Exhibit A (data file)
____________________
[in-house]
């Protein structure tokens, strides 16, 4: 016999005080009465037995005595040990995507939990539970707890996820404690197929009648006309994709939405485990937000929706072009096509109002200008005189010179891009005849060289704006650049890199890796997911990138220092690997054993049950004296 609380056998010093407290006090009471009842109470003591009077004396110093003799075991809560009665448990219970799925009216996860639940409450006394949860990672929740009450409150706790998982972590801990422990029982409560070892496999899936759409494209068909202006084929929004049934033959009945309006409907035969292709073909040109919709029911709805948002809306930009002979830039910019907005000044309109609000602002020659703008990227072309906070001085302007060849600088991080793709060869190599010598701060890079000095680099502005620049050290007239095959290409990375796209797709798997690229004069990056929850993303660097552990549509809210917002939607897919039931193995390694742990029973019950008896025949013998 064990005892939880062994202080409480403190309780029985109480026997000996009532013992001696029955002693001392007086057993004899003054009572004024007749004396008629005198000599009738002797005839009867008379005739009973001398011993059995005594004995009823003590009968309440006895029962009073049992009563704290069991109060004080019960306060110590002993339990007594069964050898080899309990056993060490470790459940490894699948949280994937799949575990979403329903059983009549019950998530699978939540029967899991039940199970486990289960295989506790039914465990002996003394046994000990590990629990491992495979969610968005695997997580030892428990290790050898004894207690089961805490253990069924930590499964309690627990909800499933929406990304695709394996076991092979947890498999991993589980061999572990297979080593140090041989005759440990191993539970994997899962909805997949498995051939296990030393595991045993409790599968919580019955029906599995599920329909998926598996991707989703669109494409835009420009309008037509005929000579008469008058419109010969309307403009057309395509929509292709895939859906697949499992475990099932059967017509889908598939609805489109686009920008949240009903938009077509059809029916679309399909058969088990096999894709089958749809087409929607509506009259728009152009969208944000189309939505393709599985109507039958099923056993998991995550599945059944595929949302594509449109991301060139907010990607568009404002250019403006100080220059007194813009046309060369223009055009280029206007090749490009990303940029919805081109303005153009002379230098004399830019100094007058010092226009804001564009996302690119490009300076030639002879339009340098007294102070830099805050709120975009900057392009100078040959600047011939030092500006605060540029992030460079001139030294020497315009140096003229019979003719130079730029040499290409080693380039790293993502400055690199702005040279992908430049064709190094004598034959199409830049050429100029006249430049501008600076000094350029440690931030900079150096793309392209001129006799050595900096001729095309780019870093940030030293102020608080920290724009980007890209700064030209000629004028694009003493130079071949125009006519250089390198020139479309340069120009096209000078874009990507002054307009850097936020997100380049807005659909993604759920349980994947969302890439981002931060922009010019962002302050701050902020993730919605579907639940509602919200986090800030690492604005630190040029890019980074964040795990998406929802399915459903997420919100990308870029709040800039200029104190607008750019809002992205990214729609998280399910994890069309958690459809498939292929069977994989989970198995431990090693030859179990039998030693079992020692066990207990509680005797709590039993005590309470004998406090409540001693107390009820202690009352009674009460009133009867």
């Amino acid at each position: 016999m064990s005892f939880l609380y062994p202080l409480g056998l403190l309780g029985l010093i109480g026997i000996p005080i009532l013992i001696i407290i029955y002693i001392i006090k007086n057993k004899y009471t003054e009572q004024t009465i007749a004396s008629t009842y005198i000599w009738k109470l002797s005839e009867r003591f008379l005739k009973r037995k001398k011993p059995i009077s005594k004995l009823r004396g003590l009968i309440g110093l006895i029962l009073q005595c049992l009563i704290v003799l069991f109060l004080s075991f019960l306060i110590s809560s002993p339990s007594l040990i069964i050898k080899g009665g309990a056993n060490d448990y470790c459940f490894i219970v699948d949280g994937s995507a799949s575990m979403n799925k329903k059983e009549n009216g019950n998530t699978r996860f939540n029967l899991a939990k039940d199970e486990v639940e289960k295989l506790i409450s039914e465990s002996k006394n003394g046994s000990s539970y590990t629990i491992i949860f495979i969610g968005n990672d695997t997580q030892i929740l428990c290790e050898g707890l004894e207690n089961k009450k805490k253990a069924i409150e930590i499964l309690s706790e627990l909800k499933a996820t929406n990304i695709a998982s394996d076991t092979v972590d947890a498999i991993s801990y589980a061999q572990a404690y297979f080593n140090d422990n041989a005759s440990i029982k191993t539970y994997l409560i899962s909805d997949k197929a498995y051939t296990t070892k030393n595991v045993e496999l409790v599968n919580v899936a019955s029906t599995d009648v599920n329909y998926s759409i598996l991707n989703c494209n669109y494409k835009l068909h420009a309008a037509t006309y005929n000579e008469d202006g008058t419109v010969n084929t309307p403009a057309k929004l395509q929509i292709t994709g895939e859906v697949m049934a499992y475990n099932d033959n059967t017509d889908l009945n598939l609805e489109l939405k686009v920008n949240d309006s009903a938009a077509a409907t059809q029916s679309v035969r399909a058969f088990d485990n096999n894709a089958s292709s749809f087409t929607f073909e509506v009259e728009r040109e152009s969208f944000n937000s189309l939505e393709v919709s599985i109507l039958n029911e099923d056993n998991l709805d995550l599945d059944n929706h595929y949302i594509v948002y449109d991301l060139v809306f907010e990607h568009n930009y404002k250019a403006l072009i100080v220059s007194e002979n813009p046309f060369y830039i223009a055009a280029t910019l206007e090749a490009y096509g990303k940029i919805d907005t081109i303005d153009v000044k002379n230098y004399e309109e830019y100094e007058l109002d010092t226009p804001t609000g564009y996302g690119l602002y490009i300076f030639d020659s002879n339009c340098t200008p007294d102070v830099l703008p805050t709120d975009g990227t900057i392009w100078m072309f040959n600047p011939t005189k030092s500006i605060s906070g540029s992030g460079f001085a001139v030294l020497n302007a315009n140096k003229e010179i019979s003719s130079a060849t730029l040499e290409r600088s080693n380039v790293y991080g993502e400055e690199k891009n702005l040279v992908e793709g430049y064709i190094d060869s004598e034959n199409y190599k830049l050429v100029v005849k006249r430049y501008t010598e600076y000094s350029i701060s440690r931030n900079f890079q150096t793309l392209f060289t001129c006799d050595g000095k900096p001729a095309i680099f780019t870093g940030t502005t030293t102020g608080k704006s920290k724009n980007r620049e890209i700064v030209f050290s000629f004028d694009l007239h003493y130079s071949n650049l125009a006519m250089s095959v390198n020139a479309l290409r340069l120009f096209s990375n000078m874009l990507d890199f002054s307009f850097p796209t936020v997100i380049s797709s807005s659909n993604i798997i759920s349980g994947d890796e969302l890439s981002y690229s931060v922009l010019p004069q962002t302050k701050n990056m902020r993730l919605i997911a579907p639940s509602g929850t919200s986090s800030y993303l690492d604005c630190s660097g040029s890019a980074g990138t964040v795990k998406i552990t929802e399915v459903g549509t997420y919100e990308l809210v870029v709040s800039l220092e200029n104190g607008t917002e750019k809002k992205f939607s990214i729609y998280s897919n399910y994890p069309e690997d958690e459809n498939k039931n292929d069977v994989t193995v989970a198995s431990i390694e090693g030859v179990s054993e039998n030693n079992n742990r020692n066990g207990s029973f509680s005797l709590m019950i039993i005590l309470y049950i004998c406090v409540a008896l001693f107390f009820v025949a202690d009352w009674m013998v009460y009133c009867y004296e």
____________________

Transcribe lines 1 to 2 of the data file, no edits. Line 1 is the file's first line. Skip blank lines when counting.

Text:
[in-house]
């Protein structure tokens, strides 16, 4: 016999005080009465037995005595040990995507939990539970707890996820404690197929009648006309994709939405485990937000929706072009096509109002200008005189010179891009005849060289704006650049890199890796997911990138220092690997054993049950004296 609380056998010093407290006090009471009842109470003591009077004396110093003799075991809560009665448990219970799925009216996860639940409450006394949860990672929740009450409150706790998982972590801990422990029982409560070892496999899936759409494209068909202006084929929004049934033959009945309006409907035969292709073909040109919709029911709805948002809306930009002979830039910019907005000044309109609000602002020659703008990227072309906070001085302007060849600088991080793709060869190599010598701060890079000095680099502005620049050290007239095959290409990375796209797709798997690229004069990056929850993303660097552990549509809210917002939607897919039931193995390694742990029973019950008896025949013998 064990005892939880062994202080409480403190309780029985109480026997000996009532013992001696029955002693001392007086057993004899003054009572004024007749004396008629005198000599009738002797005839009867008379005739009973001398011993059995005594004995009823003590009968309440006895029962009073049992009563704290069991109060004080019960306060110590002993339990007594069964050898080899309990056993060490470790459940490894699948949280994937799949575990979403329903059983009549019950998530699978939540029967899991039940199970486990289960295989506790039914465990002996003394046994000990590990629990491992495979969610968005695997997580030892428990290790050898004894207690089961805490253990069924930590499964309690627990909800499933929406990304695709394996076991092979947890498999991993589980061999572990297979080593140090041989005759440990191993539970994997899962909805997949498995051939296990030393595991045993409790599968919580019955029906599995599920329909998926598996991707989703669109494409835009420009309008037509005929000579008469008058419109010969309307403009057309395509929509292709895939859906697949499992475990099932059967017509889908598939609805489109686009920008949240009903938009077509059809029916679309399909058969088990096999894709089958749809087409929607509506009259728009152009969208944000189309939505393709599985109507039958099923056993998991995550599945059944595929949302594509449109991301060139907010990607568009404002250019403006100080220059007194813009046309060369223009055009280029206007090749490009990303940029919805081109303005153009002379230098004399830019100094007058010092226009804001564009996302690119490009300076030639002879339009340098007294102070830099805050709120975009900057392009100078040959600047011939030092500006605060540029992030460079001139030294020497315009140096003229019979003719130079730029040499290409080693380039790293993502400055690199702005040279992908430049064709190094004598034959199409830049050429100029006249430049501008600076000094350029440690931030900079150096793309392209001129006799050595900096001729095309780019870093940030030293102020608080920290724009980007890209700064030209000629004028694009003493130079071949125009006519250089390198020139479309340069120009096209000078874009990507002054307009850097936020997100380049807005659909993604759920349980994947969302890439981002931060922009010019962002302050701050902020993730919605579907639940509602919200986090800030690492604005630190040029890019980074964040795990998406929802399915459903997420919100990308870029709040800039200029104190607008750019809002992205990214729609998280399910994890069309958690459809498939292929069977994989989970198995431990090693030859179990039998030693079992020692066990207990509680005797709590039993005590309470004998406090409540001693107390009820202690009352009674009460009133009867």